If we are to approach impartiality on the matter of modern cricket, an ode to a T20 Blast game at Taunton just after the debut of a city-based, white-ball tournament requires a couple of concessions. Firstly, that the Hundred has and may well do some genuine good for the grassroots game. Second, that cricket in the West Country is an exceptionally prosperous market.
And still, Somerset's quarter-final against Lancashire felt like the spiritual rallying of a competition greatly undermined by the Hundred's bursting onto the cricketing scene this summer. The home side beat Lancashire by seven wickets thanks to the wonderful Tom Abell, but more significantly this was a victory for the Blast, for T20, and for county cricket.
Many who have opposed the Hundred have rationalised their arguments with the hypothetical pumping of funds into England's premier T20 competition, a move that perhaps would have given the sport as much of a boost as the ECB's new format. Watching the Taunton crowd celebrate the winning runs with such viscerality, it was difficult to counter those claims.
No matter how much merchandise is bought in its opening years, the Hundred will never be able to provide such genuine emotion at a game. Those celebrating on Thursday night were doing so for the love they have for their county, for the sense of identity and belonging that the cricket club has given them. Promote the Blast as you did the Hundred, and new fans will surely be desperate to buy into this galvanising collective. They will want to feel the passion that drove the ground's feverish atmosphere.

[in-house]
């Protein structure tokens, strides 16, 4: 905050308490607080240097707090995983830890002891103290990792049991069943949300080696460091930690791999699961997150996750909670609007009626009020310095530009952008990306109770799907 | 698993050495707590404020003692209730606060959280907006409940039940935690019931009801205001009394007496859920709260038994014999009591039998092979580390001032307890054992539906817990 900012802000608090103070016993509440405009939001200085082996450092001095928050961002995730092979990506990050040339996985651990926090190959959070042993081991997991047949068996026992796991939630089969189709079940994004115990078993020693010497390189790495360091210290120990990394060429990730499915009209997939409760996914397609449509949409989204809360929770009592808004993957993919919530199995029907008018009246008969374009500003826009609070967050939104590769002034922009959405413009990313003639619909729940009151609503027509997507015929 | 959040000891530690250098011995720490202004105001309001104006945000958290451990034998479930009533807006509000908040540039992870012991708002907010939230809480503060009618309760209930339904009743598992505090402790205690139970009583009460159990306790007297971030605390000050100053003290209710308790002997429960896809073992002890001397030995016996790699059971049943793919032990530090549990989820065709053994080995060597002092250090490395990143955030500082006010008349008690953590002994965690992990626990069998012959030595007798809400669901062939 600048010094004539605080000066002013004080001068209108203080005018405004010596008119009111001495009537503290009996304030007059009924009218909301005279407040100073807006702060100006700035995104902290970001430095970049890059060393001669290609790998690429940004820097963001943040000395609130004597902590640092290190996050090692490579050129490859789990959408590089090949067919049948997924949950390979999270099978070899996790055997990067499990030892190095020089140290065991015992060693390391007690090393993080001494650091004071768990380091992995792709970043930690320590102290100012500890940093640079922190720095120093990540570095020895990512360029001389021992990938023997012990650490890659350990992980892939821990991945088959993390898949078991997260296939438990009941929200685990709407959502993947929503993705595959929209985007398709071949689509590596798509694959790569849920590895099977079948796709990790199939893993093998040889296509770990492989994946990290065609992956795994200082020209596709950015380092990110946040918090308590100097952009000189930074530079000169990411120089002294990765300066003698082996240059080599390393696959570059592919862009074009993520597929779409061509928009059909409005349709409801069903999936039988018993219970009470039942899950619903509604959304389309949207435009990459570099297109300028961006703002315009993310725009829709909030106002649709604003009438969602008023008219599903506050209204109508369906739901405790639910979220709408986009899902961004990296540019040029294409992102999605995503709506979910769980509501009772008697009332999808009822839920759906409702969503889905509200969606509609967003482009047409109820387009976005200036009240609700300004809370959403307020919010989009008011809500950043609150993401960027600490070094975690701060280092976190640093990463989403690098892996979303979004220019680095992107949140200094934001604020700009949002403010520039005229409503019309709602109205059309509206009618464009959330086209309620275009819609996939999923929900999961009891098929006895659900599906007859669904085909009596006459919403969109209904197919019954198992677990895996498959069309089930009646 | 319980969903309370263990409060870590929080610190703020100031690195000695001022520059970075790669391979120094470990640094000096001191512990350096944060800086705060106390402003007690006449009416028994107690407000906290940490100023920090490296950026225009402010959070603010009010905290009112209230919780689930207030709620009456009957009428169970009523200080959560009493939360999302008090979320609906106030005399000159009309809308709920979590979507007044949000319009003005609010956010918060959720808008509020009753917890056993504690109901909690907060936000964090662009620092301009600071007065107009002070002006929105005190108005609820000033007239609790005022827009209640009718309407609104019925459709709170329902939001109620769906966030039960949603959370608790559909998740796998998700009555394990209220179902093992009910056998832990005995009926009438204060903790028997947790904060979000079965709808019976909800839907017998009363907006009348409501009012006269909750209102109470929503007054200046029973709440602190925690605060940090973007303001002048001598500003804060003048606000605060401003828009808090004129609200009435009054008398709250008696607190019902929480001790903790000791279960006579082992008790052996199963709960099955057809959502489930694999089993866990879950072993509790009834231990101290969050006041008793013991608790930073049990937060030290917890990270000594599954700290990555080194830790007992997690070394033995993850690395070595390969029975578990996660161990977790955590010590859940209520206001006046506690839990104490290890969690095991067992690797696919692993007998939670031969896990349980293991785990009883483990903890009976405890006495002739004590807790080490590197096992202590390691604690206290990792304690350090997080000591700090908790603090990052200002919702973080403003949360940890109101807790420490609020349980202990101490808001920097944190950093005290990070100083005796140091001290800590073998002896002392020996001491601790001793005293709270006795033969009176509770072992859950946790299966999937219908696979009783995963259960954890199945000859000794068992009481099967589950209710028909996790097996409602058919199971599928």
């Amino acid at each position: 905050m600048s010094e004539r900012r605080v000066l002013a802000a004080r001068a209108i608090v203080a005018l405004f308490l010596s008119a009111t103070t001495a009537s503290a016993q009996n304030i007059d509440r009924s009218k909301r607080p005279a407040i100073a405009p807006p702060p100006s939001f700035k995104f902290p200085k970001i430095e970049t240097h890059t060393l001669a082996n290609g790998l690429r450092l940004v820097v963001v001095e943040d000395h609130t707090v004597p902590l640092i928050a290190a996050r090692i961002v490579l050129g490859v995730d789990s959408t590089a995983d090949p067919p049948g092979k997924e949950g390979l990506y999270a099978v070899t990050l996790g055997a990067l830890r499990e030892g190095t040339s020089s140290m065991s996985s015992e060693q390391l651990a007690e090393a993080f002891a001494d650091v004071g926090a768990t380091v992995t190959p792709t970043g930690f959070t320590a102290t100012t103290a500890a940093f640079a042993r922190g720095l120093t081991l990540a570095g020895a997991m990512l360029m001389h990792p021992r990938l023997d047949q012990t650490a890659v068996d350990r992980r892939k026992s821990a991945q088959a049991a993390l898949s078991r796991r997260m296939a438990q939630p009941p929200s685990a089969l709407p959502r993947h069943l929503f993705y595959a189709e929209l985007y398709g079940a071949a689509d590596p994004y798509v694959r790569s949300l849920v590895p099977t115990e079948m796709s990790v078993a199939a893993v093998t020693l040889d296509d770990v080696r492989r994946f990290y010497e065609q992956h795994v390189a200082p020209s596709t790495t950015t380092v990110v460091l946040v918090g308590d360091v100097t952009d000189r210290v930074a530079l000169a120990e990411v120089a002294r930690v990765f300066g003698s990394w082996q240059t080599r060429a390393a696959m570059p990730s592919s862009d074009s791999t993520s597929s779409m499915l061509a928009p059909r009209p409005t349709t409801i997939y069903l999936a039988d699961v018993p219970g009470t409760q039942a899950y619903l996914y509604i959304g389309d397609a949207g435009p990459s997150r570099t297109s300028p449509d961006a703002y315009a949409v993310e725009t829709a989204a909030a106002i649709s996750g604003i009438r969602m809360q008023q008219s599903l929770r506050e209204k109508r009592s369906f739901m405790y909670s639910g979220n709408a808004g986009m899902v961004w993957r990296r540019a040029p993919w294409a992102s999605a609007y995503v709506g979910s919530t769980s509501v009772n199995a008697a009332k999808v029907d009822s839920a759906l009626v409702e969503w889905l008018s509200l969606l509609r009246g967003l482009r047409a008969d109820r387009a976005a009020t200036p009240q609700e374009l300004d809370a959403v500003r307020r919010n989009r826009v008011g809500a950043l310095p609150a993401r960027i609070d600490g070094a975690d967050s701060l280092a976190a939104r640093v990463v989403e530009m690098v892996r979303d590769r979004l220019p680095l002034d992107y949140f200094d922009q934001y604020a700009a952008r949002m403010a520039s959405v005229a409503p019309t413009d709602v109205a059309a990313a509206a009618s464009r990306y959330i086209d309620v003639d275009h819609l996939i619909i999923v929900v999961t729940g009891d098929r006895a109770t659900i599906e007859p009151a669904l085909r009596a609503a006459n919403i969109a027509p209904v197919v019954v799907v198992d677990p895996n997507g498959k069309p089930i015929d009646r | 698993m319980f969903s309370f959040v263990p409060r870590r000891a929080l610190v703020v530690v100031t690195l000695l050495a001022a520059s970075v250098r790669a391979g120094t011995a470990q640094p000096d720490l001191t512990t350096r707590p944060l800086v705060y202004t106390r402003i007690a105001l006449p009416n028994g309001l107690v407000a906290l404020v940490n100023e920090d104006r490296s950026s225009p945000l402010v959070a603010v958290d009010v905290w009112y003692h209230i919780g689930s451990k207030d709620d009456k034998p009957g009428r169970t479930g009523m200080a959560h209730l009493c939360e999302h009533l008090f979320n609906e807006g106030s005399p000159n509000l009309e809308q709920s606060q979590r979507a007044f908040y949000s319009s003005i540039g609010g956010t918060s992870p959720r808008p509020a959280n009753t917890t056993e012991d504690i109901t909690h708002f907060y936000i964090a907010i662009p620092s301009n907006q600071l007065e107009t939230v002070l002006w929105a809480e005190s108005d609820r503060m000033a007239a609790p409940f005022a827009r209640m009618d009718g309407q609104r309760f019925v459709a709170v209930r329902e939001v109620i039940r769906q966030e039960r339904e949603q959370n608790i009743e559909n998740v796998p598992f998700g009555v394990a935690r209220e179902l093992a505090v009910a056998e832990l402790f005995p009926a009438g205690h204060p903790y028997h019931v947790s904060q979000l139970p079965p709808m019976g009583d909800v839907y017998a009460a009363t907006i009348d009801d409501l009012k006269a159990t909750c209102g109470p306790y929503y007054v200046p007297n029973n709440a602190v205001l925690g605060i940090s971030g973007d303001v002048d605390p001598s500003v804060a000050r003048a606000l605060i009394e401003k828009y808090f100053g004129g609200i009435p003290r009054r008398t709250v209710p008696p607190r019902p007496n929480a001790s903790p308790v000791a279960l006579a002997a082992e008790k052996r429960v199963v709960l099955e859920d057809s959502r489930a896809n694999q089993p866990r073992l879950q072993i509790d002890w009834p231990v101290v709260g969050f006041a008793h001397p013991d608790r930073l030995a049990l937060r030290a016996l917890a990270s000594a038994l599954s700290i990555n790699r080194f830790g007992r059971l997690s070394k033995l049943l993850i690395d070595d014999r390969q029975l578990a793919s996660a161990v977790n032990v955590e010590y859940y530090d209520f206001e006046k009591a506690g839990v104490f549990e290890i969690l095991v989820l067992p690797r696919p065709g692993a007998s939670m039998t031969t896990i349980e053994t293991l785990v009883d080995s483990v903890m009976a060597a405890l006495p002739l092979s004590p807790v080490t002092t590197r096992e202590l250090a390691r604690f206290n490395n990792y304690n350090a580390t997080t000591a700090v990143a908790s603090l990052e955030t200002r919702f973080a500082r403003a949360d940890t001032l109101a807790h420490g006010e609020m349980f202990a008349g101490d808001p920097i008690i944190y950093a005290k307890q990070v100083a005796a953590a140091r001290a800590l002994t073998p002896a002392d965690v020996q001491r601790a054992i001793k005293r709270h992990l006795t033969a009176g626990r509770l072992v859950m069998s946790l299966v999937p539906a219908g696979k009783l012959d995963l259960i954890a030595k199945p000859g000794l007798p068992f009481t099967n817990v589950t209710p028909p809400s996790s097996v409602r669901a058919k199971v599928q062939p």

Market the rules of T20 as you did those of the Hundred, and they will become just as penetrable. Broadcast the careers and celebrities of the players involved, and they will be idolised just as the stars of the Hundred were. Make public the viewing figures, the capacity crowds such as this one and the buzz around the ground – far more authentic in the Blast – and the numbers will grow as they did when 'every ball counted' last month.
Sport, ultimately, is about experiencing human sensitivities. It is a bubble of belonging that exists completely separately from the apathetic aspects of life. The Hundred has been successful, it has displayed world-class cricketers attracting new fans to the game, but it is too inconsequential to those attending. Perhaps it will gain this sense of real meaning in time, but right now it differs emphatically from the inherited, multi-faceted and impassioned nature of a fan's link with their county and the tournaments their club partakes in.
As much as the Hundred's "electricity" has been advertised, so too must that of the Blast. Nights like this quarter-final at Taunton must be fondly reflected upon with the same fervour. Here, as a community filled the air with pride in those representing it, the county game retaliated with a spectacle of stakes unbefitting of its lowly priority on the ECB's investment agenda.